Salesforce showcases the power of its conversational cloud approach –

Salesforce, whose origins date back to the early days of software as a service (SaaS), has long represented the prototype (or prototypes) of a conversational cloud that integrates its own core offerings with select third-party products and services. . The most recent case is this week’s announcement from Service and Marketing Cloud features and functions that, among other things, “use AI-powered conversational intelligence” in the name of improving customer experience and agent productivity.

The announcement may have been triggered, in part, by a slew of ads for other hyperscalers emanating from the Enterprise Connect conference in Orlando two weeks ago. Examples are listed by Scott Baker in this article. They include Google’s U-turn around its contact center AI (CCAI) by positioning it as a complete “platform” (in connection with Ujet and, yes, Salesforce) and Amazon Connect offering demand forecasting and agent scheduling based on its own machine learning algorithm.

Coopetition among hyperscalers

The announcements gave pride of place to the Salesforce/Amazon connection surrounding AWS contact lens. It’s a relationship that Opus Research highlighted in August 2020 when we took note of Salesforce’s “Amazon Connect” to highlight how cloud giants (now called “hyperscalers”) would allow companies to easily integrate the automated speech recognition, speech analysis and “conversational conversation”. AI” into their contact center workflows and IT infrastructures. This week’s announcement validates the adoption of this offer.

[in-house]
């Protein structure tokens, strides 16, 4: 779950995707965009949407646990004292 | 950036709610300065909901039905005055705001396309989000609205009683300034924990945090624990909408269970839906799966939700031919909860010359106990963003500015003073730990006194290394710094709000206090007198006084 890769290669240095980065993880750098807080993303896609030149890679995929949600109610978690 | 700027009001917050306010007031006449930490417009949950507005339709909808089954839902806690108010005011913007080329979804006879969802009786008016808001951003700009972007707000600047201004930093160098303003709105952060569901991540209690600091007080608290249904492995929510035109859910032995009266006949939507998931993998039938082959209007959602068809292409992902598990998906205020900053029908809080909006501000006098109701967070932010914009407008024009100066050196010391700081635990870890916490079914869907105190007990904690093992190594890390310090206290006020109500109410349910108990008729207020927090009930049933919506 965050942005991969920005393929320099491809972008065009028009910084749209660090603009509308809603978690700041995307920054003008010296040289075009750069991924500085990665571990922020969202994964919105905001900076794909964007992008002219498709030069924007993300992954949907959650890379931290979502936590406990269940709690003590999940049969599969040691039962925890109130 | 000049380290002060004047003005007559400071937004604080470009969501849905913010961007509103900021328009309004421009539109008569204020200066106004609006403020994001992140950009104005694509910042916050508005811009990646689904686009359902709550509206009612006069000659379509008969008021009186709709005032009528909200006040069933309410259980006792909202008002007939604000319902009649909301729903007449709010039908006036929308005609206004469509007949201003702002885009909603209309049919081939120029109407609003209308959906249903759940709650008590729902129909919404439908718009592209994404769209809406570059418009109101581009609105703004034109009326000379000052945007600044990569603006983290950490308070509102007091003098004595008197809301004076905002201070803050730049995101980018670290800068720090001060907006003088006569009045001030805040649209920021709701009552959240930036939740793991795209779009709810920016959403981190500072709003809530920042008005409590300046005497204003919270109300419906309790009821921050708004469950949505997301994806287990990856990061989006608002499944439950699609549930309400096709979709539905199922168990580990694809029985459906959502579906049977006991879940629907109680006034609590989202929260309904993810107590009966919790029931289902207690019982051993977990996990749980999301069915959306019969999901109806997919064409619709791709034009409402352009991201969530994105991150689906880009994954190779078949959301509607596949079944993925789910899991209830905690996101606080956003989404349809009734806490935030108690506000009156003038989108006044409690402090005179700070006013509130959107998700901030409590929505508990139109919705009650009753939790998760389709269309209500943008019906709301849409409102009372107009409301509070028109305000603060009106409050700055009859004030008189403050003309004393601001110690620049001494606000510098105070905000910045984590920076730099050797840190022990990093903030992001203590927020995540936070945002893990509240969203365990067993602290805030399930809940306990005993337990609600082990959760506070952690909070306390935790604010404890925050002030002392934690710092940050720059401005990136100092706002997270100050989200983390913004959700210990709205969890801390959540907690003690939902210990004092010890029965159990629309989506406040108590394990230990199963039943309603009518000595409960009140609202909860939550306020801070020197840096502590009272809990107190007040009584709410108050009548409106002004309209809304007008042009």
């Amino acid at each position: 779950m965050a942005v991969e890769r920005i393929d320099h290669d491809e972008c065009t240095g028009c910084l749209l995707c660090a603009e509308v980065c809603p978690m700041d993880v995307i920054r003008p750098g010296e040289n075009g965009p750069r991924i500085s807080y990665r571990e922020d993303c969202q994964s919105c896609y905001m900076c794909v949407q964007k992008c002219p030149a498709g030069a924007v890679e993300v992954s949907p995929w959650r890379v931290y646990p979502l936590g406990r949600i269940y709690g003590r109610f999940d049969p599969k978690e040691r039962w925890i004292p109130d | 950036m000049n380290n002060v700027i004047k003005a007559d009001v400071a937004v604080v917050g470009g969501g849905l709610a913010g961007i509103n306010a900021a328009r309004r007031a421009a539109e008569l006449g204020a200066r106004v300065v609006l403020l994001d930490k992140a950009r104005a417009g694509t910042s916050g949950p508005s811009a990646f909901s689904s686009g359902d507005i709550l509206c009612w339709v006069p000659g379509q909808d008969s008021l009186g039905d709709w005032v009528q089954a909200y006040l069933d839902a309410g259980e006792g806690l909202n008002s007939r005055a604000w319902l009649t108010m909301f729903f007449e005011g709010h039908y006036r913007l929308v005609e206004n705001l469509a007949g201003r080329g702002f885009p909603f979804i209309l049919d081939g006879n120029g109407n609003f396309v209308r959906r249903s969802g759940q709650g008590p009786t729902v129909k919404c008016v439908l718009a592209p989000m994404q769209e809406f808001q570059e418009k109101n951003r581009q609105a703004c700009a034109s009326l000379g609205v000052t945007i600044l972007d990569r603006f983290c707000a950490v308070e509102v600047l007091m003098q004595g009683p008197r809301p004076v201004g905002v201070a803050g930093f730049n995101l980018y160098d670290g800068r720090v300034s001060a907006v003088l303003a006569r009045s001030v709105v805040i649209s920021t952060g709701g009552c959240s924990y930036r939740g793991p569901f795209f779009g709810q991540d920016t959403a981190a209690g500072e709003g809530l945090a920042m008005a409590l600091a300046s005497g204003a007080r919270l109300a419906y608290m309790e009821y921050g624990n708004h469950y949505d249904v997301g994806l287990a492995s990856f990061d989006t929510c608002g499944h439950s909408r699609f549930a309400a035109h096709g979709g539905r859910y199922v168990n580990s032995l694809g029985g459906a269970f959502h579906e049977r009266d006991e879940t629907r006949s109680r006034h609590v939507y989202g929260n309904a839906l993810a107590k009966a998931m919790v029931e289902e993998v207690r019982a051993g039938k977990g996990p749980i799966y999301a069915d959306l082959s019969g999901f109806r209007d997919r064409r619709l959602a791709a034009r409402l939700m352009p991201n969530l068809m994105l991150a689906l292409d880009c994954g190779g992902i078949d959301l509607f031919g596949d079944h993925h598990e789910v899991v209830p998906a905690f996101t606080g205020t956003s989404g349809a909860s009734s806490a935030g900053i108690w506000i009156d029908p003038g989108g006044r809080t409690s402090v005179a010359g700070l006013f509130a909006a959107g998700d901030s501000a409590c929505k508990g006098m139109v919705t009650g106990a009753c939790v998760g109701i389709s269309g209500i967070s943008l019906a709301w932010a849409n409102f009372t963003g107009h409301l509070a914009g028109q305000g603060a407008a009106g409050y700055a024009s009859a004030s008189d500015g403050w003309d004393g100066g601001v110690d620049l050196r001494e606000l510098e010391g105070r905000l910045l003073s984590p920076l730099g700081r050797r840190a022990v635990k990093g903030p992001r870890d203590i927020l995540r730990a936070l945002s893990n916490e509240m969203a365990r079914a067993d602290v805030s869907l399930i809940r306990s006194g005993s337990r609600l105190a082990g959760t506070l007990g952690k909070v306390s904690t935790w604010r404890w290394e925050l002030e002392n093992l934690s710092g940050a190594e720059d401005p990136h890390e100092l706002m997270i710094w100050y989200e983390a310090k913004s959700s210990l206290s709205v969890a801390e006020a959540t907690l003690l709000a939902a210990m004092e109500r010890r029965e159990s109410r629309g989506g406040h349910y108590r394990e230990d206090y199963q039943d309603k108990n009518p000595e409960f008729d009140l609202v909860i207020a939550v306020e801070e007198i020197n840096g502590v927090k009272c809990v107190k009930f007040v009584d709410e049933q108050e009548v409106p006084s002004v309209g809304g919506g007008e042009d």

Other Service Cloud Voice telephony partners include Google Cloud and Genesys, showcasing how Salesforce will continue to offer its enterprise customers many choices in how they adopt third-party AI-powered services through Cloud Voice service. To clarify, Google Cloud and Genesys will introduce telephony connectors that integrate phone and customer data, automate call transcripts and notes, and allow agents to receive real-time suggestions while they’re on a call. customer.

Not mentioned in the announcements are Salesforce’s big moves around Einstein and its ability to help its enterprise customers build and administer intelligent assistants. It’s come a long way since its introduction in 2016. Yet it’s stayed true to its original charter of democratizing AI for Salesforce customers. Among its capabilities is a drag-and-drop bot builder to support cross-channel conversations. Additionally, Service Cloud Einstein adds a number of intelligence and analytics features to help live and virtual agents, such as Next Best Action, Case Classification, and Case Wrap. You can learn more about these features and functions when Opus Research releases the 2022 edition of our Enterprise Intelligent Assistant Intelliview.

Categories: Smart Assistants

Tags: int

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